Paying for Benefits

Paying for Benefits

The departure of Rep. Jim Oberstar, D-Minn., from his powerful role as chairman of the House Committee on Transportation and Infrastructure could mark a turning point in federal infrastructure financing.

Over his 36-year term of service, Oberstar won funding estimated to be in “the tens of billions of dollars,” as reported in The Washington Post on Dec. 18. As a result of his ouster, “hopes are dim for the highway bill and other transportation programs as Republicans seep into the House (and) sweep out Oberstar” (The Journal of Commerce, Nov. 8, 2010).

Oberstar’s departure from the House should herald a new era in financing transportation infrastructure in which the federal government has a limited role, shifting responsibility to local governments and the private sector. This also should apply to port access channels. With the pending expansion of the Panama Canal, many U.S. ports strive to deepen their channels to accommodate post-Panamax ships of the latest generation.

Currently, financing channel deepening is based on a formula mostly covered by the federal government. To justify the federal investment, the Army Corps of Engineers conducts lengthy and complex studies in which the benefit-cost ratio of each marginal foot of channel depth is assessed separately. The recommended depth is where the ratio becomes smaller than one, or when costs exceed benefits. The benefits are attributed primarily to savings in national transportation costs, because deeper channels allow larger and more economical ships to serve U.S. foreign trades.

But there’s an inherent problem with the methodology for assessing channel projects. The multiport nature of modern liner services makes the pinpointing of national benefits generated by an individual port’s channel intractable.

Let’s take the case of Savannah, Ga. Savannah and Charleston, S.C., are about 100 miles apart and, for any practical purpose, have overlapping hinterlands. Shipping services call at one port or the other, but not at both. Naturally, these ports are close competitors. Charleston’s channel is already 48 feet deep; Savannah is seeking to match Charleston by deepening its channel from 42 to 48 feet at a total cost of $551 million, 70 percent of it covered by the federal government.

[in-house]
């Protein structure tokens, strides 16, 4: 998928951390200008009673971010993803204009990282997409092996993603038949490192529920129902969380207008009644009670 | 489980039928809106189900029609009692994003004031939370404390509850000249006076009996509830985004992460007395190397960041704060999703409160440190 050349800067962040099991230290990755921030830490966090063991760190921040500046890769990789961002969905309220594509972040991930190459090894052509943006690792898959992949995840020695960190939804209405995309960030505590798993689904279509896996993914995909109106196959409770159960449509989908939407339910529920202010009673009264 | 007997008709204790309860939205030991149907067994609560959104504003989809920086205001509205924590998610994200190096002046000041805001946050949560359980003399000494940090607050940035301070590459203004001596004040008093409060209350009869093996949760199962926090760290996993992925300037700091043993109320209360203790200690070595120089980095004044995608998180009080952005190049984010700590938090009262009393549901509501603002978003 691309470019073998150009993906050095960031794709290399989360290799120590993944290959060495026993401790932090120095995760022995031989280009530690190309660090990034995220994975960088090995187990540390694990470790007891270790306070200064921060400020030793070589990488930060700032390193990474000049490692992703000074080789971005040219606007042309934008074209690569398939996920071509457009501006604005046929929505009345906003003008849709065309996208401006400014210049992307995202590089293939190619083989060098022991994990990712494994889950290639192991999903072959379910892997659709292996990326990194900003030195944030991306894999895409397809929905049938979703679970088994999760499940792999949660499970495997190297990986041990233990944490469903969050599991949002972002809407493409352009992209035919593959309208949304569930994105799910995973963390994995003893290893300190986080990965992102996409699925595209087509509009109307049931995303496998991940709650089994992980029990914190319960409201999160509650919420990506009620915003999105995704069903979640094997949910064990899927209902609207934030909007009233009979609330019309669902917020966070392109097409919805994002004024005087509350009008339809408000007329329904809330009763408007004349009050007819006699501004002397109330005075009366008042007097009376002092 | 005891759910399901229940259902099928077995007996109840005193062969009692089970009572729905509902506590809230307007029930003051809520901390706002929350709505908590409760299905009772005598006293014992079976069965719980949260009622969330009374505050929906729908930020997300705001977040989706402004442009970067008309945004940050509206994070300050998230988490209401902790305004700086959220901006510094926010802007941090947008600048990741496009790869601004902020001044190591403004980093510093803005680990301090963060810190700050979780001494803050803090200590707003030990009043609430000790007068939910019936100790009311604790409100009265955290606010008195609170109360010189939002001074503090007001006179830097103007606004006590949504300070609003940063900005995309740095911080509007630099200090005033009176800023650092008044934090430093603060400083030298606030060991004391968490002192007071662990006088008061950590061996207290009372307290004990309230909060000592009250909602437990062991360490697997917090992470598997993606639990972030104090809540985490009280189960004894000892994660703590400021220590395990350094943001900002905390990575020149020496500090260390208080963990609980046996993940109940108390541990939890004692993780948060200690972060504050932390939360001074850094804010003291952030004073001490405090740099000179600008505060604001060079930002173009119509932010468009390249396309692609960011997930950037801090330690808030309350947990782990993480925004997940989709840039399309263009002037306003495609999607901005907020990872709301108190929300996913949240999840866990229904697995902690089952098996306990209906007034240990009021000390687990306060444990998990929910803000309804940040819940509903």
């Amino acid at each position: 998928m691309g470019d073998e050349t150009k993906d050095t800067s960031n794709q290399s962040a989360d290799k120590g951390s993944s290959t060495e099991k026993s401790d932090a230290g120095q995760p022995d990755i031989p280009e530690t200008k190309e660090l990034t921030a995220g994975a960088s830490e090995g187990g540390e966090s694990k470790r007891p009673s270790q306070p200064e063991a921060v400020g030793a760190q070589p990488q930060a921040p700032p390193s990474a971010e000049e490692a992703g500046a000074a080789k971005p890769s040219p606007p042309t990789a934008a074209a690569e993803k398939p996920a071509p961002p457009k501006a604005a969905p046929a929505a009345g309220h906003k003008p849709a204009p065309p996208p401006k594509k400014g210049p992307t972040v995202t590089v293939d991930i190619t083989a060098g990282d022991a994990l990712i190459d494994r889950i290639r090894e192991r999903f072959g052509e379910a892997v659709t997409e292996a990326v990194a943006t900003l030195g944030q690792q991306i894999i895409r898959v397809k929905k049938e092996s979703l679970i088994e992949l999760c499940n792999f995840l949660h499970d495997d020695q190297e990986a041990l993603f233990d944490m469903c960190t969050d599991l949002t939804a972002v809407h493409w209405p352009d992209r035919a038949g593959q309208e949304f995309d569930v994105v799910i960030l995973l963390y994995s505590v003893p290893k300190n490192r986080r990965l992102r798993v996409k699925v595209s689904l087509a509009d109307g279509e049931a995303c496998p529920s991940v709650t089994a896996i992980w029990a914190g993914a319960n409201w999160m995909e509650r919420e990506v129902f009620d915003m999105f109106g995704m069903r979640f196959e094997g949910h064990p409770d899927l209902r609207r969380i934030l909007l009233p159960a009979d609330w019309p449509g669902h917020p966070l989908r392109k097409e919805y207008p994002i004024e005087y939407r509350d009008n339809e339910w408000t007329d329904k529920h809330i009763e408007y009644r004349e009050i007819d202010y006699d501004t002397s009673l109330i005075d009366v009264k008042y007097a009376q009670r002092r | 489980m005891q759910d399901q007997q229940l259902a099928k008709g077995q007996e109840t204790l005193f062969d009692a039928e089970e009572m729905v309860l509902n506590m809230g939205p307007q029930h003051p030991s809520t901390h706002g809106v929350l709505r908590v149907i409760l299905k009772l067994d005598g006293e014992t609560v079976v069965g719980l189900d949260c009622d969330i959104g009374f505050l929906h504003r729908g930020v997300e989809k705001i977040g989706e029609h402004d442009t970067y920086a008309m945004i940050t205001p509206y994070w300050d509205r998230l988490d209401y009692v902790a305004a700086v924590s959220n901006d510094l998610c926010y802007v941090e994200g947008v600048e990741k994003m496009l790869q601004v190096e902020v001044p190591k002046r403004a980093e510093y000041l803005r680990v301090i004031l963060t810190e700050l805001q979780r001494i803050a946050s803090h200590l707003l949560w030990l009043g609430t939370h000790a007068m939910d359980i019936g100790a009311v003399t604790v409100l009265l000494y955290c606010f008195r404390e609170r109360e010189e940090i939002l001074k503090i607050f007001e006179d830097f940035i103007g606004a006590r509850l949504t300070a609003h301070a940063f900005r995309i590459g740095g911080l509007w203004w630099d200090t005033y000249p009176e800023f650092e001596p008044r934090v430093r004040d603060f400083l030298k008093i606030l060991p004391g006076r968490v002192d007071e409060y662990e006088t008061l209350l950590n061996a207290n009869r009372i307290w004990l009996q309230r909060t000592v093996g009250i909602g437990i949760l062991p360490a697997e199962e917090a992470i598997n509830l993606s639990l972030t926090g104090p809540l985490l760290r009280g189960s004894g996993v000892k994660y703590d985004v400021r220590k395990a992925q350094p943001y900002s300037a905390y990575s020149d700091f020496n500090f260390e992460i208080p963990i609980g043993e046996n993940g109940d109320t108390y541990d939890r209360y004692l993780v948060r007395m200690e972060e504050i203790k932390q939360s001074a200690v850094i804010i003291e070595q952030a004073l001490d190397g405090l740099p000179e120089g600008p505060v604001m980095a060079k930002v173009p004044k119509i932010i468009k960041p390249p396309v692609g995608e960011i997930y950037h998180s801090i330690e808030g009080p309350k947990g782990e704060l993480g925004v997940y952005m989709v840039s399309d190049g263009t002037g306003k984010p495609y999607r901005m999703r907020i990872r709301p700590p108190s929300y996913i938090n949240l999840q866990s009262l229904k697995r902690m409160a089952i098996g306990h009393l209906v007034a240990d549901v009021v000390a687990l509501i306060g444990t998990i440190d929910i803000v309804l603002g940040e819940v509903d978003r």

Because of the proximity of these two ports, deepening the Savannah River to equal that of Charleston will add minimally to the national benefits, assuming Charleston has sufficient terminal capacity for handling larger ships.

But why discriminate against Savannah, the rising star of the South Atlantic? Moreover, in the modern intermodal era, all ports compete against all ports, including those located as far apart as Savannah and Los Angeles (on handling Asian traffic to Atlanta, for example). This raises a more fundamental question: Why should the U.S. government intervene in the highly competitive and well-functioning market for port services?

The federal government finances channel deepening through the Harbor Maintenance Tax, levied at 0.125 percent of cargo value, which is remotely related (if at all) to channel depth. I propose shifting the cost of channel deepening to those directly benefiting from it: the ships navigating these channels. Further, a channel’s user fees should relate directly to ship draft, based either on the cost of each marginal foot or,
perhaps, on the marginal benefit (savings) generated by it, using the Corps of Engineers’ studies.
The Panama Canal recently implemented a similar charging system in which ships pay transit fees according to their size.

Continuation of the current system could lead to spending many more billions of federal dollars on port channels. For instance, many of us still recall the “courtesy call” of the 6,000-TEU Regina Maersk at the Port of New York and New Jersey, a powerful demonstration of the need to deepen the port’s channel from 45 to 50 feet, resulting in a huge cost to the federal government. Maersk (or other lines) may resort again to courtesy calling at our ports, this time with their 14,000-TEU (or perhaps 18,000-TEU) ships, requiring channel depths of 55 feet.

In fact, the pressure for the next round of channel deepening already is beginning. Will these ships be deployed on our trade routes if they had to pay the cost of deepening port channels?

I’m not against large, economical ships and deepening channels to accommodate them, so long as it makes solid economic sense and isn’t based on intractable “national benefits” and political acumen. The time has come for revising the way we finance port channel projects.

The Oberstar era is over.

Asaf Ashar is research professor and co-director of the National Ports and Waterways Institute at the University of New Orleans. Contact him at aashar@uno.edu